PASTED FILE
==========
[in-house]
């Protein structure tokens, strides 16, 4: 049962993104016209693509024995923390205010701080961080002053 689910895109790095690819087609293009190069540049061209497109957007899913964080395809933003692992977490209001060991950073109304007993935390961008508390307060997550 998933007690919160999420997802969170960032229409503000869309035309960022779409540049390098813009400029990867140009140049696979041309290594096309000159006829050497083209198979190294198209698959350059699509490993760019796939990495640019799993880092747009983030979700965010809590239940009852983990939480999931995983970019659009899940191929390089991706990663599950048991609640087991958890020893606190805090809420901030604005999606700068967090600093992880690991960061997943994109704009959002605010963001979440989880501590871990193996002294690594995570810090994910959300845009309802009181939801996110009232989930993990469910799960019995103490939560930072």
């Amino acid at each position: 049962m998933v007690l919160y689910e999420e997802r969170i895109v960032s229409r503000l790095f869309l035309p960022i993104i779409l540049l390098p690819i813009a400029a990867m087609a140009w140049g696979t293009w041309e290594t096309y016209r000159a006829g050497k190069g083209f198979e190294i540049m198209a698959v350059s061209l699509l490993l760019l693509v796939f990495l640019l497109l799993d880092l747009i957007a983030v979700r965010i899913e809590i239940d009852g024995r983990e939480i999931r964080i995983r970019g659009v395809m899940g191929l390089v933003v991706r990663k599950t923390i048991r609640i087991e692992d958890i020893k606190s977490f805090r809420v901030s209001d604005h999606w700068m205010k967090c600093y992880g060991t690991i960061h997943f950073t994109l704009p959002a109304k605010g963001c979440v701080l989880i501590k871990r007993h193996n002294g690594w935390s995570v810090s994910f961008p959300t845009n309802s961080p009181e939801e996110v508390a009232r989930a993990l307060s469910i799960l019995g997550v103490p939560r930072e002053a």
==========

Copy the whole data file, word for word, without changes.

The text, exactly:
[in-house]
């Protein structure tokens, strides 16, 4: 049962993104016209693509024995923390205010701080961080002053 689910895109790095690819087609293009190069540049061209497109957007899913964080395809933003692992977490209001060991950073109304007993935390961008508390307060997550 998933007690919160999420997802969170960032229409503000869309035309960022779409540049390098813009400029990867140009140049696979041309290594096309000159006829050497083209198979190294198209698959350059699509490993760019796939990495640019799993880092747009983030979700965010809590239940009852983990939480999931995983970019659009899940191929390089991706990663599950048991609640087991958890020893606190805090809420901030604005999606700068967090600093992880690991960061997943994109704009959002605010963001979440989880501590871990193996002294690594995570810090994910959300845009309802009181939801996110009232989930993990469910799960019995103490939560930072």
């Amino acid at each position: 049962m998933v007690l919160y689910e999420e997802r969170i895109v960032s229409r503000l790095f869309l035309p960022i993104i779409l540049l390098p690819i813009a400029a990867m087609a140009w140049g696979t293009w041309e290594t096309y016209r000159a006829g050497k190069g083209f198979e190294i540049m198209a698959v350059s061209l699509l490993l760019l693509v796939f990495l640019l497109l799993d880092l747009i957007a983030v979700r965010i899913e809590i239940d009852g024995r983990e939480i999931r964080i995983r970019g659009v395809m899940g191929l390089v933003v991706r990663k599950t923390i048991r609640i087991e692992d958890i020893k606190s977490f805090r809420v901030s209001d604005h999606w700068m205010k967090c600093y992880g060991t690991i960061h997943f950073t994109l704009p959002a109304k605010g963001c979440v701080l989880i501590k871990r007993h193996n002294g690594w935390s995570v810090s994910f961008p959300t845009n309802s961080p009181e939801e996110v508390a009232r989930a993990l307060s469910i799960l019995g997550v103490p939560r930072e002053a």